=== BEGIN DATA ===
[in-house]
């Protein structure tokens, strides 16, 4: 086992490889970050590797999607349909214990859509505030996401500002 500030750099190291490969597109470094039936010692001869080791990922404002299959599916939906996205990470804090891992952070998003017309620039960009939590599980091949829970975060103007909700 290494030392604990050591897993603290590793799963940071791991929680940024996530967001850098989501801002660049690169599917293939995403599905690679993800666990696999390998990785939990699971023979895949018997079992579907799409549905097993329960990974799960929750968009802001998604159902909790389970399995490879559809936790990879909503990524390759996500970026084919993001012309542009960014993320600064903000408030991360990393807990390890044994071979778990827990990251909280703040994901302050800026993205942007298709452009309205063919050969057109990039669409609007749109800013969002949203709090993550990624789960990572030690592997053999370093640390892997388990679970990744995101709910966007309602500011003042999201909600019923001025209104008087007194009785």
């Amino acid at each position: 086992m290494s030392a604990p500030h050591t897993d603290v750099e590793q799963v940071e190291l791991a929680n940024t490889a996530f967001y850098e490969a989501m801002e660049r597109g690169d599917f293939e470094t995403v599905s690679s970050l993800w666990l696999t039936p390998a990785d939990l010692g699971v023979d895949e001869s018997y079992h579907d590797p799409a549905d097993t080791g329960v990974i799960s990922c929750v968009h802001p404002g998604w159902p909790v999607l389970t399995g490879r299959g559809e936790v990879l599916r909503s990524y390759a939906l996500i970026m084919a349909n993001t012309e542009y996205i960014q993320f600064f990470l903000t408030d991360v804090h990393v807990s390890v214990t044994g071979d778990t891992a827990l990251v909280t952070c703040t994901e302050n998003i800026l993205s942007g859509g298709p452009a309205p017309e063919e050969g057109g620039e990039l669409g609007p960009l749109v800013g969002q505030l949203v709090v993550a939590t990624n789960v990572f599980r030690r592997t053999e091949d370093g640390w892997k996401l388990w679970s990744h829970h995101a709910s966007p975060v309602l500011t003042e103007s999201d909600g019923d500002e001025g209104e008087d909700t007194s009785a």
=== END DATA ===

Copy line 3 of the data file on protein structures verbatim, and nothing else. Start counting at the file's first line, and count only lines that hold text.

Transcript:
């Amino acid at each position: 086992m290494s030392a604990p500030h050591t897993d603290v750099e590793q799963v940071e190291l791991a929680n940024t490889a996530f967001y850098e490969a989501m801002e660049r597109g690169d599917f293939e470094t995403v599905s690679s970050l993800w666990l696999t039936p390998a990785d939990l010692g699971v023979d895949e001869s018997y079992h579907d590797p799409a549905d097993t080791g329960v990974i799960s990922c929750v968009h802001p404002g998604w159902p909790v999607l389970t399995g490879r299959g559809e936790v990879l599916r909503s990524y390759a939906l996500i970026m084919a349909n993001t012309e542009y996205i960014q993320f600064f990470l903000t408030d991360v804090h990393v807990s390890v214990t044994g071979d778990t891992a827990l990251v909280t952070c703040t994901e302050n998003i800026l993205s942007g859509g298709p452009a309205p017309e063919e050969g057109g620039e990039l669409g609007p960009l749109v800013g969002q505030l949203v709090v993550a939590t990624n789960v990572f599980r030690r592997t053999e091949d370093g640390w892997k996401l388990w679970s990744h829970h995101a709910s966007p975060v309602l500011t003042e103007s999201d909600g019923d500002e001025g209104e008087d909700t007194s009785a």